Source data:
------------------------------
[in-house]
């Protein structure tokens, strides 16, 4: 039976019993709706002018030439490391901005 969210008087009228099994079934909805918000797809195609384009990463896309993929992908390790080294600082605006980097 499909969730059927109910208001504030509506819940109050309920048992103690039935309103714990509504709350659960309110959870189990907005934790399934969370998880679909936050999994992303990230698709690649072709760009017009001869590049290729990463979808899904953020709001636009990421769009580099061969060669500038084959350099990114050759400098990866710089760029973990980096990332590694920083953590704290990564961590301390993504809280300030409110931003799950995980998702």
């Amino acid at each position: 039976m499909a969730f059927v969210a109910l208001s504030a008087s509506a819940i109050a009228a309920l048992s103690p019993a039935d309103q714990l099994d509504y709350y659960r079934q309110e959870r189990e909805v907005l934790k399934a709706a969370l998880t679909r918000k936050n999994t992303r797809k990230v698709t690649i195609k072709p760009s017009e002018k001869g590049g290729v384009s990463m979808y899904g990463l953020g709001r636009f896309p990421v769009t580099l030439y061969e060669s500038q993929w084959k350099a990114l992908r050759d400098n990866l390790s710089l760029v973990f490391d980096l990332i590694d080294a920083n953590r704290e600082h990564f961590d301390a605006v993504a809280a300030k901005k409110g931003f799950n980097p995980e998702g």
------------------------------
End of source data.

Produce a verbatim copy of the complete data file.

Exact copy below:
[in-house]
């Protein structure tokens, strides 16, 4: 039976019993709706002018030439490391901005 969210008087009228099994079934909805918000797809195609384009990463896309993929992908390790080294600082605006980097 499909969730059927109910208001504030509506819940109050309920048992103690039935309103714990509504709350659960309110959870189990907005934790399934969370998880679909936050999994992303990230698709690649072709760009017009001869590049290729990463979808899904953020709001636009990421769009580099061969060669500038084959350099990114050759400098990866710089760029973990980096990332590694920083953590704290990564961590301390993504809280300030409110931003799950995980998702």
């Amino acid at each position: 039976m499909a969730f059927v969210a109910l208001s504030a008087s509506a819940i109050a009228a309920l048992s103690p019993a039935d309103q714990l099994d509504y709350y659960r079934q309110e959870r189990e909805v907005l934790k399934a709706a969370l998880t679909r918000k936050n999994t992303r797809k990230v698709t690649i195609k072709p760009s017009e002018k001869g590049g290729v384009s990463m979808y899904g990463l953020g709001r636009f896309p990421v769009t580099l030439y061969e060669s500038q993929w084959k350099a990114l992908r050759d400098n990866l390790s710089l760029v973990f490391d980096l990332i590694d080294a920083n953590r704290e600082h990564f961590d301390a605006v993504a809280a300030k901005k409110g931003f799950n980097p995980e998702g």